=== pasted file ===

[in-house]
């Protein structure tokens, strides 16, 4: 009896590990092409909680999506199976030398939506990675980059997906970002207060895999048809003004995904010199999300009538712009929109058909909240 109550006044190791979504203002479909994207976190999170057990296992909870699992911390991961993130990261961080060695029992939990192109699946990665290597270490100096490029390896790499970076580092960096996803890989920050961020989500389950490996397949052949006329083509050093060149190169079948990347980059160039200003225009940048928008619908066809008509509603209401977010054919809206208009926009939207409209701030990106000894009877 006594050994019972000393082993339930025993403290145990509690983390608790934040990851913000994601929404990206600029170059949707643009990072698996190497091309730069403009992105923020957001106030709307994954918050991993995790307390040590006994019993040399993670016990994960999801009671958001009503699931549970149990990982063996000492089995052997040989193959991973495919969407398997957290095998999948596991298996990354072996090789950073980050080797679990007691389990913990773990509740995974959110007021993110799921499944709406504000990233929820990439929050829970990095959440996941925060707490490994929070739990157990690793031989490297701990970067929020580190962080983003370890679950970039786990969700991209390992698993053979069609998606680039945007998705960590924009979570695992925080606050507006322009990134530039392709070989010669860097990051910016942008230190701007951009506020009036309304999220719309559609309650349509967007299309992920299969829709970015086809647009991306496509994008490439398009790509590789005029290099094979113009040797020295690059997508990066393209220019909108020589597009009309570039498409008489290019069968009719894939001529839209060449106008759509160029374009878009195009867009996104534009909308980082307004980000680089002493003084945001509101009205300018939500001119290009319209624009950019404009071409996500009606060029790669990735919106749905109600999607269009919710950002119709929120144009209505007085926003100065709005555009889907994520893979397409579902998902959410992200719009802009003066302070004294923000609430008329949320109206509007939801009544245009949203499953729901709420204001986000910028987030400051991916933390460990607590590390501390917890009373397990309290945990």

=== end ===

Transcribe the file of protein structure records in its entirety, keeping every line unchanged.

[in-house]
């Protein structure tokens, strides 16, 4: 009896590990092409909680999506199976030398939506990675980059997906970002207060895999048809003004995904010199999300009538712009929109058909909240 109550006044190791979504203002479909994207976190999170057990296992909870699992911390991961993130990261961080060695029992939990192109699946990665290597270490100096490029390896790499970076580092960096996803890989920050961020989500389950490996397949052949006329083509050093060149190169079948990347980059160039200003225009940048928008619908066809008509509603209401977010054919809206208009926009939207409209701030990106000894009877 006594050994019972000393082993339930025993403290145990509690983390608790934040990851913000994601929404990206600029170059949707643009990072698996190497091309730069403009992105923020957001106030709307994954918050991993995790307390040590006994019993040399993670016990994960999801009671958001009503699931549970149990990982063996000492089995052997040989193959991973495919969407398997957290095998999948596991298996990354072996090789950073980050080797679990007691389990913990773990509740995974959110007021993110799921499944709406504000990233929820990439929050829970990095959440996941925060707490490994929070739990157990690793031989490297701990970067929020580190962080983003370890679950970039786990969700991209390992698993053979069609998606680039945007998705960590924009979570695992925080606050507006322009990134530039392709070989010669860097990051910016942008230190701007951009506020009036309304999220719309559609309650349509967007299309992920299969829709970015086809647009991306496509994008490439398009790509590789005029290099094979113009040797020295690059997508990066393209220019909108020589597009009309570039498409008489290019069968009719894939001529839209060449106008759509160029374009878009195009867009996104534009909308980082307004980000680089002493003084945001509101009205300018939500001119290009319209624009950019404009071409996500009606060029790669990735919106749905109600999607269009919710950002119709929120144009209505007085926003100065709005555009889907994520893979397409579902998902959410992200719009802009003066302070004294923000609430008329949320109206509007939801009544245009949203499953729901709420204001986000910028987030400051991916933390460990607590590390501390917890009373397990309290945990």